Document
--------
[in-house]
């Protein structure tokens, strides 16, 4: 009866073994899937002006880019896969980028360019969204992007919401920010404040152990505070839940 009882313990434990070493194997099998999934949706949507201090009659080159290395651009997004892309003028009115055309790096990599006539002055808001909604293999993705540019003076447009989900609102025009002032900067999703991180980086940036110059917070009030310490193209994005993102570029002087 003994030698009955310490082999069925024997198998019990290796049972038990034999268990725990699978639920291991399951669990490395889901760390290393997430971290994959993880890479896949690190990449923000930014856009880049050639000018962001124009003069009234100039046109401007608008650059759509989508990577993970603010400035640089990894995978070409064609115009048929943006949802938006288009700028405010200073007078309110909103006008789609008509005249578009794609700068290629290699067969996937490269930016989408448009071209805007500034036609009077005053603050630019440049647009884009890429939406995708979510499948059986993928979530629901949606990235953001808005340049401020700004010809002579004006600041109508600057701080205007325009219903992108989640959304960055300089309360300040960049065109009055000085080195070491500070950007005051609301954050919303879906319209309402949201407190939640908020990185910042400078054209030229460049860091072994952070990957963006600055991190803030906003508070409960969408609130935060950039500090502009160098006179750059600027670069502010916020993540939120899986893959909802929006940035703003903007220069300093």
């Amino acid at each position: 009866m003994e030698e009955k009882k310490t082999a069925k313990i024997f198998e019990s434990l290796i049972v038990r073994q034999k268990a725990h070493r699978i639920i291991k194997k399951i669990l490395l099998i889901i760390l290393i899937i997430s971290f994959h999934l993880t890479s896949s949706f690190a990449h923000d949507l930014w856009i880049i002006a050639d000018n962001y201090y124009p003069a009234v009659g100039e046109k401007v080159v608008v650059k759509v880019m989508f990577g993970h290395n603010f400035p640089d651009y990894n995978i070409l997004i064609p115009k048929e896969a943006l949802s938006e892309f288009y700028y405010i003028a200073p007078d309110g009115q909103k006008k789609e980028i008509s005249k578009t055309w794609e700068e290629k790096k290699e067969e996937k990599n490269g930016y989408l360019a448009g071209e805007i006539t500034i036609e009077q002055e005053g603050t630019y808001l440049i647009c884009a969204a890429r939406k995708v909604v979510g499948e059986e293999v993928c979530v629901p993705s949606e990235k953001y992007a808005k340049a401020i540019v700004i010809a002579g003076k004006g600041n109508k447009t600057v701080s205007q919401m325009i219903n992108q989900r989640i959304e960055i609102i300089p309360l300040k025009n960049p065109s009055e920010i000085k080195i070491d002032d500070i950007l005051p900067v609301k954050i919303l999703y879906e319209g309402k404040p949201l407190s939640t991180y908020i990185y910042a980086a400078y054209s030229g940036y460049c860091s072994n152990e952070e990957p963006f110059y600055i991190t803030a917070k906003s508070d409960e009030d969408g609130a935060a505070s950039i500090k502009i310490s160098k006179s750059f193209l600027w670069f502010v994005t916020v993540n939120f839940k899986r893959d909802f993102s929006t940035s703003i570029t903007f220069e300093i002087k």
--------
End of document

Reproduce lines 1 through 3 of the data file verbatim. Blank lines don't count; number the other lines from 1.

[in-house]
């Protein structure tokens, strides 16, 4: 009866073994899937002006880019896969980028360019969204992007919401920010404040152990505070839940 009882313990434990070493194997099998999934949706949507201090009659080159290395651009997004892309003028009115055309790096990599006539002055808001909604293999993705540019003076447009989900609102025009002032900067999703991180980086940036110059917070009030310490193209994005993102570029002087 003994030698009955310490082999069925024997198998019990290796049972038990034999268990725990699978639920291991399951669990490395889901760390290393997430971290994959993880890479896949690190990449923000930014856009880049050639000018962001124009003069009234100039046109401007608008650059759509989508990577993970603010400035640089990894995978070409064609115009048929943006949802938006288009700028405010200073007078309110909103006008789609008509005249578009794609700068290629290699067969996937490269930016989408448009071209805007500034036609009077005053603050630019440049647009884009890429939406995708979510499948059986993928979530629901949606990235953001808005340049401020700004010809002579004006600041109508600057701080205007325009219903992108989640959304960055300089309360300040960049065109009055000085080195070491500070950007005051609301954050919303879906319209309402949201407190939640908020990185910042400078054209030229460049860091072994952070990957963006600055991190803030906003508070409960969408609130935060950039500090502009160098006179750059600027670069502010916020993540939120899986893959909802929006940035703003903007220069300093």
């Amino acid at each position: 009866m003994e030698e009955k009882k310490t082999a069925k313990i024997f198998e019990s434990l290796i049972v038990r073994q034999k268990a725990h070493r699978i639920i291991k194997k399951i669990l490395l099998i889901i760390l290393i899937i997430s971290f994959h999934l993880t890479s896949s949706f690190a990449h923000d949507l930014w856009i880049i002006a050639d000018n962001y201090y124009p003069a009234v009659g100039e046109k401007v080159v608008v650059k759509v880019m989508f990577g993970h290395n603010f400035p640089d651009y990894n995978i070409l997004i064609p115009k048929e896969a943006l949802s938006e892309f288009y700028y405010i003028a200073p007078d309110g009115q909103k006008k789609e980028i008509s005249k578009t055309w794609e700068e290629k790096k290699e067969e996937k990599n490269g930016y989408l360019a448009g071209e805007i006539t500034i036609e009077q002055e005053g603050t630019y808001l440049i647009c884009a969204a890429r939406k995708v909604v979510g499948e059986e293999v993928c979530v629901p993705s949606e990235k953001y992007a808005k340049a401020i540019v700004i010809a002579g003076k004006g600041n109508k447009t600057v701080s205007q919401m325009i219903n992108q989900r989640i959304e960055i609102i300089p309360l300040k025009n960049p065109s009055e920010i000085k080195i070491d002032d500070i950007l005051p900067v609301k954050i919303l999703y879906e319209g309402k404040p949201l407190s939640t991180y908020i990185y910042a980086a400078y054209s030229g940036y460049c860091s072994n152990e952070e990957p963006f110059y600055i991190t803030a917070k906003s508070d409960e009030d969408g609130a935060a505070s950039i500090k502009i310490s160098k006179s750059f193209l600027w670069f502010v994005t916020v993540n939120f839940k899986r893959d909802f993102s929006t940035s703003i570029t903007f220069e300093i002087k």